- lower iso's at  the end of the day or sunrise.

It's not a huge part in my cake of use but still it can grow on me.

(Still i am staying a zoom user by default so it will be a "specialty tool" to take/mount when it's necessary. )

When a good opportunity, read second hand prices 200-300 euro, comes by i will bite this time.  No hurry to buy but if i am see one i am try to get it for a reasonable pricetag.

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ahaslett
ahaslett Veteran Member • Posts: 5,810
Re: every one thank you for the post and experience sharing.

The cheapest used fast primes are Panasonic 20/1.7 mk I.  London Camera Exchange has several.

Apart from slowish and slightly noisy focus, it is a great lens.  No CAF and not suitable for video, but a cheap entry into fast, small primes.

Andrew

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Aaron801 Veteran Member • Posts: 6,305
The way that I see it...

... is that primes are good for certain reasons. 1) they're going to be smaller and lighter and that might be nice for on the go, incognito shooting. 2) If you're shooting in low light, like I do when I occasionally shoot indoor musical events, fast primes, especially for m43 which doesn't do low light as well as bigger systems is a really useful thing. 3) A prime can force you to shoot a certain way and that isn't necessarily a bad thing. If the prime that you're using isn't too far from the range that you'd use most on your zoom then you aren't really limiting yourself much anyway... I'll admit to not using the few primes I have all that much, but I think that if I had something in the 17mm range, which is probably my most often used focal length, I might try going out shooting with just that lens...

There is of course the matter of better ability for shallow DOF as well for prime lenses. Unless you are dealing with a very fast prime though (like a f1.2) in which you're going to loose the benefit of the lighter weight and smaller size) or you're using a longer focal length then it seems that the extra shallow DOF isn't going to be all that much of a factor...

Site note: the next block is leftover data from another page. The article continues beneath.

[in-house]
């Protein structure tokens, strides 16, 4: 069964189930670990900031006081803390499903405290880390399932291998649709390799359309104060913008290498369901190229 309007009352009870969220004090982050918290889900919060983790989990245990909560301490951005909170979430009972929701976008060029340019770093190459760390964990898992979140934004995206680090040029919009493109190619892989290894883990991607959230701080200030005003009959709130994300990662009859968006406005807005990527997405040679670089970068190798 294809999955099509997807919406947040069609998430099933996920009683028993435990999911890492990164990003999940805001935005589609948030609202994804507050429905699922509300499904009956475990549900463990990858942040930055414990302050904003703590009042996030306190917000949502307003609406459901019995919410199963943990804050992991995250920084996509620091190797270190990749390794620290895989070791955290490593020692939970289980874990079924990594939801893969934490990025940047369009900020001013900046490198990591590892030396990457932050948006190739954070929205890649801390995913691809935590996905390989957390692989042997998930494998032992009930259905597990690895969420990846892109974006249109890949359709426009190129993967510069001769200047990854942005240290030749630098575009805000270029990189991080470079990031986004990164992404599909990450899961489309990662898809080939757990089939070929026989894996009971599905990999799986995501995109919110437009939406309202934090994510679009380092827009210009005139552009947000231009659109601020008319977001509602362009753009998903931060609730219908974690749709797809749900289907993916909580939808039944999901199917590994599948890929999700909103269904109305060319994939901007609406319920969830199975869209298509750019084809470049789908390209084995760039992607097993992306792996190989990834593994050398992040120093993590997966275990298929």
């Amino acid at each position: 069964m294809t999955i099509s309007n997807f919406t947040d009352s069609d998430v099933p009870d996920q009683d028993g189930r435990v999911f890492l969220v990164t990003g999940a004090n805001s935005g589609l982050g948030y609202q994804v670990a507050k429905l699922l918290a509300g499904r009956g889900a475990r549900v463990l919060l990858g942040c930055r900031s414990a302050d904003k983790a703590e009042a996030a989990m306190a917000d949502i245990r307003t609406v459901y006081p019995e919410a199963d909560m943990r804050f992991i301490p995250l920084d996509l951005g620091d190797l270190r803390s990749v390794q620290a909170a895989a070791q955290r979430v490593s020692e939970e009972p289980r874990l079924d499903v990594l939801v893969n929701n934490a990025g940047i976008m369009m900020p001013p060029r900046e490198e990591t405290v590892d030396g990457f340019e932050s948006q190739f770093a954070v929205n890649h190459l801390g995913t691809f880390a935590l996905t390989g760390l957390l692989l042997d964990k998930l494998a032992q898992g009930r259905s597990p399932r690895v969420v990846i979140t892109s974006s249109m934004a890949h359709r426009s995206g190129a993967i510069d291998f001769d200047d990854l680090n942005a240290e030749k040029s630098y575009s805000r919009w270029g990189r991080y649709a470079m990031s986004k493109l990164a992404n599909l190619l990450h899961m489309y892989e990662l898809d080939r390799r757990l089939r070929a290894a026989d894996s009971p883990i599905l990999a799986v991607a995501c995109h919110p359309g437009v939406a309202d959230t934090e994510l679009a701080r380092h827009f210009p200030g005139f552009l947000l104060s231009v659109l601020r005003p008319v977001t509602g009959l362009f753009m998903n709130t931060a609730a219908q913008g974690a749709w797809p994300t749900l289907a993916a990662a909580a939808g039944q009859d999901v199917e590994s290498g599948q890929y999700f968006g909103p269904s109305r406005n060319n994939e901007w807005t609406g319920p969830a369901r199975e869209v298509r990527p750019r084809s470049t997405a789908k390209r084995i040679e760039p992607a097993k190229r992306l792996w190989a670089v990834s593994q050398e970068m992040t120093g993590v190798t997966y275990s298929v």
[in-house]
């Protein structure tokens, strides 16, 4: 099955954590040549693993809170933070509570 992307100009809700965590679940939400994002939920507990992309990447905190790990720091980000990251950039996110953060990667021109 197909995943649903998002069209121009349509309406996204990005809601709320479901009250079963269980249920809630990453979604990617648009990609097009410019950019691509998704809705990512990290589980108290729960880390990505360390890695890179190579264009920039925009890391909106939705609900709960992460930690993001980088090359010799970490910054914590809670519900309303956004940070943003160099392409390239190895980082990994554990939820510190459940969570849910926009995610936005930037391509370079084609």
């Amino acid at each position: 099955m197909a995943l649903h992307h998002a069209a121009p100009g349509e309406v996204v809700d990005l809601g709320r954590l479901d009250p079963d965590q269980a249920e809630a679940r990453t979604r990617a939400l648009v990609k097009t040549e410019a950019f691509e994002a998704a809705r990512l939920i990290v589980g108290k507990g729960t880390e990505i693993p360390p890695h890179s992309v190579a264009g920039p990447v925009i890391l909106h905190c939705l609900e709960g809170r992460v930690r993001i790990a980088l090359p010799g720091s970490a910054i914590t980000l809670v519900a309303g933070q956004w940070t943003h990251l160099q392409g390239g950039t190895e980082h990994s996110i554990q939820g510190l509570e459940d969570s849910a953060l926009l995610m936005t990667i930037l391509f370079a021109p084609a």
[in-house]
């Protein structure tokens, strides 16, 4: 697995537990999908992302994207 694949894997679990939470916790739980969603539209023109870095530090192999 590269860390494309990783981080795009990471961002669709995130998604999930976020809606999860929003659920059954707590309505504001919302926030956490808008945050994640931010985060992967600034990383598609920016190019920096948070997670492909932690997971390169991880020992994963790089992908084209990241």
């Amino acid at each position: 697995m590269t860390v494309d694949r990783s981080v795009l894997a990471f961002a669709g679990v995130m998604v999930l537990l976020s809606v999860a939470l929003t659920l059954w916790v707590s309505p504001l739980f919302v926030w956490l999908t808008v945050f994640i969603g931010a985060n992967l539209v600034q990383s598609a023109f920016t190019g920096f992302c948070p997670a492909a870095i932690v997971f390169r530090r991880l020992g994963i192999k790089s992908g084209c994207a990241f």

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Resident Tourist New Member • Posts: 3
Re: Fast primes vs good zooms
1

Look MFT is all about going small and ILCs. There is room in your quiver for BOTH fast primes and zoom lenses. Example, just last weekend I took my wife out to see live performances on multiple stages in a public San Francisco space by the Yerba Buena Center for the Arts.

Because it was "date night", I left my Canon FF camera and L zoom lens at home and brought my Panasonic Gx8 mounted with the PL 12-60mm. I used this combo until night fall which performed well up to ISO 800 when I realized is was night. Then I switched between using my Oly 25mm f1.8 and Pana 42.5 f1.7 OIS shooting at ISO 200-500.

Performances include acrobats, plays, dance with fast moving ornate Samba and Flamenco dancers requiring SS of 1/125. The Dual IS of the Gx8 and 42.5 OIS worked well.

Fast primes are sharp wide open and the Pro lenses are even better as the same for zooms. That is why I went with the Pana/Leica zooms 12-60mm and 50-200mm for travel and compactness as well as tack sharp through the lens range.

I am no longer frustrated with soft image results due to lens quality. You can't beat the portability. As for the evening, my camera bag was my vest pockets for the lenses. I'm hand-holding for shots and anonymous compared to the Canon and Nikon users for the street crowd, thus less of a target for theft and less distracting when spending time with my wife.

Win Win.

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glassoholic
glassoholic Senior Member • Posts: 4,820
Re: Fast primes vs good zooms

F2.8 zooms are very good and versatile. F5.6 zooms can drag you down into shutter speeds or ISO's you don't want. F1.2 to f1.8 primes can give you a different looking shot due to background separation and allow less noise in low light. At least one fast prime like the 15mm f1.7 can be very useful to complement zooms.